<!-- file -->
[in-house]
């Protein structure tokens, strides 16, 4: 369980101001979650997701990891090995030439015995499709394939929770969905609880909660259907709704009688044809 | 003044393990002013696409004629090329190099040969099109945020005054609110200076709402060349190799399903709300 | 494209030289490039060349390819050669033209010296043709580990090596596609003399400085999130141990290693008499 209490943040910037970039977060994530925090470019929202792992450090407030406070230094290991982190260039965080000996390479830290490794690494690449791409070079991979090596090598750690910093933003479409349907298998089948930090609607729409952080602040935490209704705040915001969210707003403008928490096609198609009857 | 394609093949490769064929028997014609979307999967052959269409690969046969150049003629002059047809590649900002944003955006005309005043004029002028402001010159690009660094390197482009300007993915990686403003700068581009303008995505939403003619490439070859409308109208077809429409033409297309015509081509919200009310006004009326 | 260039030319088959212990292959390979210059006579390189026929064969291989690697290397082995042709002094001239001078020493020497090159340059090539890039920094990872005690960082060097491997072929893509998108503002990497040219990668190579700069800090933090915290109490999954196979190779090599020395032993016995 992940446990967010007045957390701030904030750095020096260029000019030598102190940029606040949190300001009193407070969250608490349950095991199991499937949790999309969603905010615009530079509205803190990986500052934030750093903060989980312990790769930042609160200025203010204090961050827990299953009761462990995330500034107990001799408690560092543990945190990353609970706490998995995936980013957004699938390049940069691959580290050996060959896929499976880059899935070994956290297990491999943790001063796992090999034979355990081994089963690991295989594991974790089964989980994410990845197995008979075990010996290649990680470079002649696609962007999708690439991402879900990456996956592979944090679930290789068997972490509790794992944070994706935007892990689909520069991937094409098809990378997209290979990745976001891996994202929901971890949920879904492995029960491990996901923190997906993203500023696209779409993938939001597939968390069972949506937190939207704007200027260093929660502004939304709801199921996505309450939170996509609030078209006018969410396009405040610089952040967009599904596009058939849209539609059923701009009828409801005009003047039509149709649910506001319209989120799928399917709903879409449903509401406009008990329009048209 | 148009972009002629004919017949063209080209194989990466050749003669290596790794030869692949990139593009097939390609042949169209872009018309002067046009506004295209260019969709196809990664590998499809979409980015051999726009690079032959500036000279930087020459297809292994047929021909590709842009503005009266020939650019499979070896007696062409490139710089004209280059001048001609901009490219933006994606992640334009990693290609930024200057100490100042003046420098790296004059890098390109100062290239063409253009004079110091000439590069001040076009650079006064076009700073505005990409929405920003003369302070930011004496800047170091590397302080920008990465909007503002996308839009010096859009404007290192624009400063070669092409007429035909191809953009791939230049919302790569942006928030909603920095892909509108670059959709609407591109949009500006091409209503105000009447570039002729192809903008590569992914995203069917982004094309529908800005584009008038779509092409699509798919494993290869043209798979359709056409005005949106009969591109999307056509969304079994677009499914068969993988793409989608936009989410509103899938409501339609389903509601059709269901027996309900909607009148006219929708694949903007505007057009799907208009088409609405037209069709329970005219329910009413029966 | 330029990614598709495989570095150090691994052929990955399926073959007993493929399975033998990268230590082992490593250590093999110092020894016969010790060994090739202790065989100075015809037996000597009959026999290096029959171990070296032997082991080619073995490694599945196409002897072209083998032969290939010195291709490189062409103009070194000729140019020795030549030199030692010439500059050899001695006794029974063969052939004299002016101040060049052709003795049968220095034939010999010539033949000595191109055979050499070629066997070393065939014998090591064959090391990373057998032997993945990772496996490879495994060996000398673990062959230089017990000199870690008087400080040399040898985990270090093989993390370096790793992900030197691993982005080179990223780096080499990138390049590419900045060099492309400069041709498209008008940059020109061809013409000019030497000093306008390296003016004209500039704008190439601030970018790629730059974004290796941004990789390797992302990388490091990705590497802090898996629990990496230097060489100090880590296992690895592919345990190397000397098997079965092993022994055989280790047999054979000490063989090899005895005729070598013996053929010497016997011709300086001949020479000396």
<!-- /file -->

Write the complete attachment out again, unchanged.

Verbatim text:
[in-house]
């Protein structure tokens, strides 16, 4: 369980101001979650997701990891090995030439015995499709394939929770969905609880909660259907709704009688044809 | 003044393990002013696409004629090329190099040969099109945020005054609110200076709402060349190799399903709300 | 494209030289490039060349390819050669033209010296043709580990090596596609003399400085999130141990290693008499 209490943040910037970039977060994530925090470019929202792992450090407030406070230094290991982190260039965080000996390479830290490794690494690449791409070079991979090596090598750690910093933003479409349907298998089948930090609607729409952080602040935490209704705040915001969210707003403008928490096609198609009857 | 394609093949490769064929028997014609979307999967052959269409690969046969150049003629002059047809590649900002944003955006005309005043004029002028402001010159690009660094390197482009300007993915990686403003700068581009303008995505939403003619490439070859409308109208077809429409033409297309015509081509919200009310006004009326 | 260039030319088959212990292959390979210059006579390189026929064969291989690697290397082995042709002094001239001078020493020497090159340059090539890039920094990872005690960082060097491997072929893509998108503002990497040219990668190579700069800090933090915290109490999954196979190779090599020395032993016995 992940446990967010007045957390701030904030750095020096260029000019030598102190940029606040949190300001009193407070969250608490349950095991199991499937949790999309969603905010615009530079509205803190990986500052934030750093903060989980312990790769930042609160200025203010204090961050827990299953009761462990995330500034107990001799408690560092543990945190990353609970706490998995995936980013957004699938390049940069691959580290050996060959896929499976880059899935070994956290297990491999943790001063796992090999034979355990081994089963690991295989594991974790089964989980994410990845197995008979075990010996290649990680470079002649696609962007999708690439991402879900990456996956592979944090679930290789068997972490509790794992944070994706935007892990689909520069991937094409098809990378997209290979990745976001891996994202929901971890949920879904492995029960491990996901923190997906993203500023696209779409993938939001597939968390069972949506937190939207704007200027260093929660502004939304709801199921996505309450939170996509609030078209006018969410396009405040610089952040967009599904596009058939849209539609059923701009009828409801005009003047039509149709649910506001319209989120799928399917709903879409449903509401406009008990329009048209 | 148009972009002629004919017949063209080209194989990466050749003669290596790794030869692949990139593009097939390609042949169209872009018309002067046009506004295209260019969709196809990664590998499809979409980015051999726009690079032959500036000279930087020459297809292994047929021909590709842009503005009266020939650019499979070896007696062409490139710089004209280059001048001609901009490219933006994606992640334009990693290609930024200057100490100042003046420098790296004059890098390109100062290239063409253009004079110091000439590069001040076009650079006064076009700073505005990409929405920003003369302070930011004496800047170091590397302080920008990465909007503002996308839009010096859009404007290192624009400063070669092409007429035909191809953009791939230049919302790569942006928030909603920095892909509108670059959709609407591109949009500006091409209503105000009447570039002729192809903008590569992914995203069917982004094309529908800005584009008038779509092409699509798919494993290869043209798979359709056409005005949106009969591109999307056509969304079994677009499914068969993988793409989608936009989410509103899938409501339609389903509601059709269901027996309900909607009148006219929708694949903007505007057009799907208009088409609405037209069709329970005219329910009413029966 | 330029990614598709495989570095150090691994052929990955399926073959007993493929399975033998990268230590082992490593250590093999110092020894016969010790060994090739202790065989100075015809037996000597009959026999290096029959171990070296032997082991080619073995490694599945196409002897072209083998032969290939010195291709490189062409103009070194000729140019020795030549030199030692010439500059050899001695006794029974063969052939004299002016101040060049052709003795049968220095034939010999010539033949000595191109055979050499070629066997070393065939014998090591064959090391990373057998032997993945990772496996490879495994060996000398673990062959230089017990000199870690008087400080040399040898985990270090093989993390370096790793992900030197691993982005080179990223780096080499990138390049590419900045060099492309400069041709498209008008940059020109061809013409000019030497000093306008390296003016004209500039704008190439601030970018790629730059974004290796941004990789390797992302990388490091990705590497802090898996629990990496230097060489100090880590296992690895592919345990190397000397098997079965092993022994055989280790047999054979000490063989090899005895005729070598013996053929010497016997011709300086001949020479000396």